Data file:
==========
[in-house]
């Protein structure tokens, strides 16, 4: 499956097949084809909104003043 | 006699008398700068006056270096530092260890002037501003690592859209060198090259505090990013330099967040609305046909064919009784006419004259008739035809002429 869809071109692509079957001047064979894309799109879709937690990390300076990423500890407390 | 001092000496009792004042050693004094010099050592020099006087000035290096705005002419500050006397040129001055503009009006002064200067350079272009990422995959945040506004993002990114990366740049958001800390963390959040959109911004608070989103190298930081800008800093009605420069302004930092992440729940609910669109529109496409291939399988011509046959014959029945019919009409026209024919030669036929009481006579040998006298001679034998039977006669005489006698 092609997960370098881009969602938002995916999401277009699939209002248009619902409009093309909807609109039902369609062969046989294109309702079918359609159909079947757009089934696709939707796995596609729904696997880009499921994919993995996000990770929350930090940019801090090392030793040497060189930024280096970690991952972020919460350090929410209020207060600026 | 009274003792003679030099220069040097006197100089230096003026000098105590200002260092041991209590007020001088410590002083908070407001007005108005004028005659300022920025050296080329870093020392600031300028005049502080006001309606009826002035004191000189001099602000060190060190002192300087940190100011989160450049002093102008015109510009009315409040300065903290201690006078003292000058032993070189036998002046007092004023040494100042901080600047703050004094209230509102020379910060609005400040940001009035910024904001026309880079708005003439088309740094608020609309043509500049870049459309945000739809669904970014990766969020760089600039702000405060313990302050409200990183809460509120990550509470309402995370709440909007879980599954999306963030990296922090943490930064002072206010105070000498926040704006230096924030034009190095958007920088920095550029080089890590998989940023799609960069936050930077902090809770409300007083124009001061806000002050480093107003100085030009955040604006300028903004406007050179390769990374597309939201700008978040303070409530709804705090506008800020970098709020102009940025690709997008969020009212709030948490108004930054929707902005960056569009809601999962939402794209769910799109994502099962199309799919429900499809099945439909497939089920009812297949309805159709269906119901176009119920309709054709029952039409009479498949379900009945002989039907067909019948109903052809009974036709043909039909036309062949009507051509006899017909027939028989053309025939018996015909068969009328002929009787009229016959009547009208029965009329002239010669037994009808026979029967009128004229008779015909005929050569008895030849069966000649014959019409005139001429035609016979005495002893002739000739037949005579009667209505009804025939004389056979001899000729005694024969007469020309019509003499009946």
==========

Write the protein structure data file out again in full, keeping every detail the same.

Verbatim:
[in-house]
């Protein structure tokens, strides 16, 4: 499956097949084809909104003043 | 006699008398700068006056270096530092260890002037501003690592859209060198090259505090990013330099967040609305046909064919009784006419004259008739035809002429 869809071109692509079957001047064979894309799109879709937690990390300076990423500890407390 | 001092000496009792004042050693004094010099050592020099006087000035290096705005002419500050006397040129001055503009009006002064200067350079272009990422995959945040506004993002990114990366740049958001800390963390959040959109911004608070989103190298930081800008800093009605420069302004930092992440729940609910669109529109496409291939399988011509046959014959029945019919009409026209024919030669036929009481006579040998006298001679034998039977006669005489006698 092609997960370098881009969602938002995916999401277009699939209002248009619902409009093309909807609109039902369609062969046989294109309702079918359609159909079947757009089934696709939707796995596609729904696997880009499921994919993995996000990770929350930090940019801090090392030793040497060189930024280096970690991952972020919460350090929410209020207060600026 | 009274003792003679030099220069040097006197100089230096003026000098105590200002260092041991209590007020001088410590002083908070407001007005108005004028005659300022920025050296080329870093020392600031300028005049502080006001309606009826002035004191000189001099602000060190060190002192300087940190100011989160450049002093102008015109510009009315409040300065903290201690006078003292000058032993070189036998002046007092004023040494100042901080600047703050004094209230509102020379910060609005400040940001009035910024904001026309880079708005003439088309740094608020609309043509500049870049459309945000739809669904970014990766969020760089600039702000405060313990302050409200990183809460509120990550509470309402995370709440909007879980599954999306963030990296922090943490930064002072206010105070000498926040704006230096924030034009190095958007920088920095550029080089890590998989940023799609960069936050930077902090809770409300007083124009001061806000002050480093107003100085030009955040604006300028903004406007050179390769990374597309939201700008978040303070409530709804705090506008800020970098709020102009940025690709997008969020009212709030948490108004930054929707902005960056569009809601999962939402794209769910799109994502099962199309799919429900499809099945439909497939089920009812297949309805159709269906119901176009119920309709054709029952039409009479498949379900009945002989039907067909019948109903052809009974036709043909039909036309062949009507051509006899017909027939028989053309025939018996015909068969009328002929009787009229016959009547009208029965009329002239010669037994009808026979029967009128004229008779015909005929050569008895030849069966000649014959019409005139001429035609016979005495002893002739000739037949005579009667209505009804025939004389056979001899000729005694024969007469020309019509003499009946």